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Fergal McCusker’s mother Christina and members of her family. Picture by Margaret McLaughlin.
RELATIVES of a Co Derry man murdered by the LVF 20 years ago have said families across the community “deserve answers, truth and accountability”.
Fergal McCusker (28) was shot dead in Maghera as he made his way home from a night out on January 18 1998.
The callous attack, which came just weeks after the INLA’s prison killing of LVF leader Billy Wright, sent shockwaves across south Derry.
Mr McCusker, who was known as ‘Ricky’ to friends, was targeted in an alleyway near the town centre minutes after leaving friends to visit a takeaway.
No-one has ever been charged and there has never been an inquest.
Four men were arrested but were later released.
Mr McCusker was killed just months after the LVF gunned down prominent GAA member Sean Brown in nearby Bellaghy.
The Maghera man’s family believe there may be links between the murders and other sectarian killings in the area.
A member of Watty Graham’s GAA club, Mr McCusker had returned from America just two weeks before he was killed.
In a statement marking the 20th anniversary, his family said he was non-political and was “murdered simply because he was a Catholic”.
“This was a purely sectarian murder,” they said.
The family also said they believe collusion was a factor.
“They were state-run agents and collusion was a key feature of how they carried out attacks and murders.
“Their agenda was to break the emerging peace process and thwart any change for the better for everyone in this society.
“Thankfully they failed and the peace prevailed.”
However, they added that “the peace without justice for Fergal is somewhat bittersweet”.
“Families in our position from across the community deserve answers, truth and accountability,” they said.
The McCusker family say members of the killer gang were seen acting suspiciously in Maghera for at least an hour before the murder.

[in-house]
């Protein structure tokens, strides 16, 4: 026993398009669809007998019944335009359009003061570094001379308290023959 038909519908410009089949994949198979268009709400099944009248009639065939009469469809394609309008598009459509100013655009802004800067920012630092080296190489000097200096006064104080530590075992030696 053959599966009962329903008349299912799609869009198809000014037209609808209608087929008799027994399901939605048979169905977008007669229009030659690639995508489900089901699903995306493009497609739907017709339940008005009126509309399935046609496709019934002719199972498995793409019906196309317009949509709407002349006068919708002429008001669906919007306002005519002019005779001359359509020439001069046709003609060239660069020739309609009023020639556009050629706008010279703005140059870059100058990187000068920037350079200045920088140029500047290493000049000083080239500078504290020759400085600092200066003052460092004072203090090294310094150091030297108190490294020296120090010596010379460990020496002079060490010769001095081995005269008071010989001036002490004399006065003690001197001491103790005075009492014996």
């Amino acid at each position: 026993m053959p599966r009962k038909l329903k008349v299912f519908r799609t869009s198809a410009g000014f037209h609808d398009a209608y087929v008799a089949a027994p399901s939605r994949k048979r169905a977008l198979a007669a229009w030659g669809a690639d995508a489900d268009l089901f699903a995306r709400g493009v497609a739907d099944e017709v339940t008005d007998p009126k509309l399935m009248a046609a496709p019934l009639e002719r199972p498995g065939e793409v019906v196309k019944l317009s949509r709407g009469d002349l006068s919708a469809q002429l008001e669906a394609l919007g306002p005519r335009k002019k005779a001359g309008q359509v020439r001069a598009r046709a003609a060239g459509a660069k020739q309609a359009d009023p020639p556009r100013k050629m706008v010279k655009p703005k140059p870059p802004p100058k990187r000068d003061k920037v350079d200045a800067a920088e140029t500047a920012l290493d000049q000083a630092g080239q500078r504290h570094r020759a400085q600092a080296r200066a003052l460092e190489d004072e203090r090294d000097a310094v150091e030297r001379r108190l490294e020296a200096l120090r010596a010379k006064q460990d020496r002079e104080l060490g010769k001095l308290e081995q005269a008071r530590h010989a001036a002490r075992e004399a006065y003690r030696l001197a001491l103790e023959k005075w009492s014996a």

They also claim it was six hours before the RUC responded to calls about the body.
The victim’s 71-year-old mother Christina said the last time she was contacted by police was 19 years ago.
A 2009 Police Ombudsman report said it found no evidence of collusion.
It said the investigation was generally thorough but did identify several “major” failings.
This includes no record as to whether items that appear in crime scene photographs were seized or submitted for forensic examination.
It said police did not conduct an immediate search when the discovery of a body was reported “due to the possible threat of terrorist attack”.
The family’s solicitor Pádraig Ó Muirigh said there are “grave concerns” about the case and “the role of state agents in the murder”.
He also claimed that within days the RUC was aware of the involvement of “a notorious loyalist gang” and there was key intelligence in relation to a vehicle used by the suspects.
Superintendent Ian Harrison, deputy head of the PSNI Legacy Investigation Branch, last night said a review into the murder was begun by the Historical Enquiries Team but was not completed by the time of its closure in 2014.
“Consequently, the inquiry now sits within the caseload of Legacy Investigation Branch (LIB) for fresh consideration.
“Given the extensive caseload of LIB and limited resources available, I am not in a position to provide any firm timescale as to when work on the case will commence.
“It will be our intention, however, to notify the family of Mr McCusker once this happens.
“It remains our commitment that where credible investigative lines of inquiry are identified, capable of leading to the identification and prosecution of suspects, that we will follow them.”
With many thanks to: The Irish News for the origional story.
Follow this link to find out more:http://republican-news.org/archive/1998/January20/22ferg.html